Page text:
Arts & Entertainment
3 min

Holding Patterns with Amanda Rheaume

Singer/songwriter’s new album delves into breakups, heartache

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Breakups are never easy. We fight, we reconcile, we hope and finally we find our own ways to grieve what is lost. For singer/songwriter Amanda Rheaume, this emotional process is writ large on her wonderful new album Holding Patterns.

What if I grew my hair?/What if I was more careful?/Would you notice me?

It’s a simple yet powerful cri du coeur from a lover struggling to understand and navigate the end. The song is called “Get to the Part,” and it’s the perfect opener for Rheaume’s thoughtful and beautifully crafted musical analysis of what went wrong.

“It really is something very new for me,” Rheaume says. “This record has songs very specifically about ex-girlfriends. I’ve always written about my life and myself, but this is a lot more personal for sure.”

Deeply personal, but free of any mawkish sentiment or self-pity. Instead, there’s the sense of a woman taking stock of her own culpability, as in her song “Dead Horse”:

I never learned my lesson, I never told the truth/I never kept a promise or made the time for you/There’s no points for trying, can’t seem to get it right

“I love singing ‘Dead Horse,’” Rheaume says. “I know that sounds so fucked up, because the song’s about a failed relationship. But I think many people can relate to staying in something for too long because you can’t get out or don’t know how.  So that one’s about two people hanging on to something for too long.”

It’s also a belated offering to the woman who waited for her songwriting partner to dedicate a piece to their love. “An ex would ask, ‘Why don’t you write me a song? I’m your girlfriend?’ It was cute at the time, but it was also very telling. Why am I not writing a lovey-dovey song about my girlfriend?”

Rheaume’s been open about her own sexuality for quite some time, but Holding Patterns does seem to wade into LGBT territory more confidently than her previous albums, Keep a Fire and Light of Another Day. (There’s also a lovely holiday CD called Acoustic Christmas.)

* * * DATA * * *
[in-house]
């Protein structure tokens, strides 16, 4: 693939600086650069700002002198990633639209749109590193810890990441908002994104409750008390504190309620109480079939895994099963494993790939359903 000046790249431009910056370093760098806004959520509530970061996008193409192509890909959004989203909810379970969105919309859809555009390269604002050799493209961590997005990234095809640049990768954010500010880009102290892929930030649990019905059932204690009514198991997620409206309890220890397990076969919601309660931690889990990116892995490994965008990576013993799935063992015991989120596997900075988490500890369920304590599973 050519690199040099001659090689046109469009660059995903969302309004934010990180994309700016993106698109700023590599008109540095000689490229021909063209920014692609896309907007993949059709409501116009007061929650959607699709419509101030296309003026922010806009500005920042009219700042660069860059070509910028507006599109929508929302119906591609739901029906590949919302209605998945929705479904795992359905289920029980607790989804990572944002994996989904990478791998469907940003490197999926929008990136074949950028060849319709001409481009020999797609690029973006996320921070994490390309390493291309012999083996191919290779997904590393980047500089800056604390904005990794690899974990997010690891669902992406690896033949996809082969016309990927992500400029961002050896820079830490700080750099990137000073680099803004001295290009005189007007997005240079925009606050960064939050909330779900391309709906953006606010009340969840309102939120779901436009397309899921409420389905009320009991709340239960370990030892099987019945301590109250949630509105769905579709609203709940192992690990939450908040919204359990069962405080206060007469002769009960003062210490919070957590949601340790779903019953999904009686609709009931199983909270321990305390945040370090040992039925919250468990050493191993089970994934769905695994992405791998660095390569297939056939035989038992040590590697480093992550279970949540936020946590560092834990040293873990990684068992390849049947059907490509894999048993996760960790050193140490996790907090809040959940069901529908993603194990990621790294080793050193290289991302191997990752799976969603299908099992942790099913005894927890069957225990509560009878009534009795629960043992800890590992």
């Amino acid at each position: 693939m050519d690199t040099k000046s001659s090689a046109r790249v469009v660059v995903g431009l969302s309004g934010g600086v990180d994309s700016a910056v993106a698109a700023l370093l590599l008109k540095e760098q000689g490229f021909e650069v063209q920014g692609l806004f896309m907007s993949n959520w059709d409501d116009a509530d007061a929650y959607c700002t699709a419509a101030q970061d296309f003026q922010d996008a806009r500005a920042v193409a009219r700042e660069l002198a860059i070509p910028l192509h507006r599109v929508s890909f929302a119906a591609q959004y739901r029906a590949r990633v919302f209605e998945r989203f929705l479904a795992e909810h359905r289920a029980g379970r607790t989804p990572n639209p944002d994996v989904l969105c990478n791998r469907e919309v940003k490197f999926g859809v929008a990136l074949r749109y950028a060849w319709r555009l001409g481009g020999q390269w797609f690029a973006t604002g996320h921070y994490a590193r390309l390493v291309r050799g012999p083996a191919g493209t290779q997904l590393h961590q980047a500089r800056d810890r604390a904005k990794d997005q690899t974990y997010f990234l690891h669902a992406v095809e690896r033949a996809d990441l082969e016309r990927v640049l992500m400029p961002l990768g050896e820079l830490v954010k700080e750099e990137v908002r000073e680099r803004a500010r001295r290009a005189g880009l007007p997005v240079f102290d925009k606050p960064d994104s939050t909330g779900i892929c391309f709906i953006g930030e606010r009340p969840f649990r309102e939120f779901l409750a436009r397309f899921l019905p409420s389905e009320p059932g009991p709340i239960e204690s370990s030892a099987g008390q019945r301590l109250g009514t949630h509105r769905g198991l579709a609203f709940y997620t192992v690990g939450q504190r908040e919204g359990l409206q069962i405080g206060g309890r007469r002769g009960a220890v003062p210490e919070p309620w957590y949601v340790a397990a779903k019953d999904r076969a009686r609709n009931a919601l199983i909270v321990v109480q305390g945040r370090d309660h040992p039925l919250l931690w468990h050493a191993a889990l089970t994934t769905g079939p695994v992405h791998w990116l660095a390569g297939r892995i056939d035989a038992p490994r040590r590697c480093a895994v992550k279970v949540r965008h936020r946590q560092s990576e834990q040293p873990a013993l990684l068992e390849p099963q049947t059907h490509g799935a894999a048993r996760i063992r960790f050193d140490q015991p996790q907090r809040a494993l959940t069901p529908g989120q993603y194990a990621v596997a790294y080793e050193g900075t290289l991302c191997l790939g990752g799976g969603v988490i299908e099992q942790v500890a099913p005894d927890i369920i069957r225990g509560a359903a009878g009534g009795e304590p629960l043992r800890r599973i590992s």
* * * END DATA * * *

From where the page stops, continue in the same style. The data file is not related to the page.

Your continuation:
“I feel a lot more open and comfortable in my skin,” she says. “I feel just sort of ready to be more available in all ways, and I think that’s also reflected in my writing.”

For fans of the previous albums, Holding Patterns will hold no disappointments; there’s still the enticing acoustic folk/roots sound, with plenty of hooks and clever turns of phrase. And there’s also the honouring of heritage that the Ottawa-based Métis songwriter has proudly and poignantly explored in her work.

Perhaps the most powerful tribute yet is Rheaume’s song “Red Dress,” a lament for the more than 1,180 murdered and missing Indigenous Women and Girls in Canada:

I never wanted to be a drifter/I am a woman with no worth/Somewhere I learned to say I was sorry

Rheaume and co-writer Jim Bryson drew inspiration for the song from the Red Dress Project, artist Jaime Black’s installation of 600 red dresses in public spaces as a visual reminder of the gendered and racialized nature of violent crimes against Aboriginal women. Rheaume’s friend and fellow musician Chantal Kreviazuk loved the song and lent her voice to the recording, with proceeds going to the Native Women’s Association of Canada, Safety and Violence Program.

“It took me a long time to know how to write ‘Red Dress,’” Rheaume says. “The subject matter is quite grim and sad, and speaks to victim-blaming and how a lot of these women are still disrespected even after they’re gone.

“So we need to understand the reasons why this happens. We need to understand the effects of colonialism, and how indigenous women lots of a lot of rights and respect as a result. We need to make our way back to truth and healing.”